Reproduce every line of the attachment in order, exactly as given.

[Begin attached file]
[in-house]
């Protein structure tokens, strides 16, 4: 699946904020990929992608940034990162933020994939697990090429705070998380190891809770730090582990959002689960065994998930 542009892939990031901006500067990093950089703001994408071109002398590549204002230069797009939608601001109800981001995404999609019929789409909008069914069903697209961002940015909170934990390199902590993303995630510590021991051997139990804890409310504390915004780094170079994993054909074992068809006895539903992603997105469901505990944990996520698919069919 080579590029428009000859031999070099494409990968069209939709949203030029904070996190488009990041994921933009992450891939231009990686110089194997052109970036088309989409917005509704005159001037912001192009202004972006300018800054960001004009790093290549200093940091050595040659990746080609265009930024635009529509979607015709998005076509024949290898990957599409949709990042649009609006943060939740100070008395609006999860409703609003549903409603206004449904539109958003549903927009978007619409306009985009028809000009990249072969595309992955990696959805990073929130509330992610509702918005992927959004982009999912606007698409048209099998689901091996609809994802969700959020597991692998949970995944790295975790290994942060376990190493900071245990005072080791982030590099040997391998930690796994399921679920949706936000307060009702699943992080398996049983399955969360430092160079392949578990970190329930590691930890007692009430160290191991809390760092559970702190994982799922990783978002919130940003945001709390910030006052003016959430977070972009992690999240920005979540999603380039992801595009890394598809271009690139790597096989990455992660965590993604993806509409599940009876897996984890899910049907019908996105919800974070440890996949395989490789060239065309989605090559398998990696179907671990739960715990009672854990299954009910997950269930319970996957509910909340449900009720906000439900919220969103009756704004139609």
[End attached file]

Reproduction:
[in-house]
């Protein structure tokens, strides 16, 4: 699946904020990929992608940034990162933020994939697990090429705070998380190891809770730090582990959002689960065994998930 542009892939990031901006500067990093950089703001994408071109002398590549204002230069797009939608601001109800981001995404999609019929789409909008069914069903697209961002940015909170934990390199902590993303995630510590021991051997139990804890409310504390915004780094170079994993054909074992068809006895539903992603997105469901505990944990996520698919069919 080579590029428009000859031999070099494409990968069209939709949203030029904070996190488009990041994921933009992450891939231009990686110089194997052109970036088309989409917005509704005159001037912001192009202004972006300018800054960001004009790093290549200093940091050595040659990746080609265009930024635009529509979607015709998005076509024949290898990957599409949709990042649009609006943060939740100070008395609006999860409703609003549903409603206004449904539109958003549903927009978007619409306009985009028809000009990249072969595309992955990696959805990073929130509330992610509702918005992927959004982009999912606007698409048209099998689901091996609809994802969700959020597991692998949970995944790295975790290994942060376990190493900071245990005072080791982030590099040997391998930690796994399921679920949706936000307060009702699943992080398996049983399955969360430092160079392949578990970190329930590691930890007692009430160290191991809390760092559970702190994982799922990783978002919130940003945001709390910030006052003016959430977070972009992690999240920005979540999603380039992801595009890394598809271009690139790597096989990455992660965590993604993806509409599940009876897996984890899910049907019908996105919800974070440890996949395989490789060239065309989605090559398998990696179907671990739960715990009672854990299954009910997950269930319970996957509910909340449900009720906000439900919220969103009756704004139609």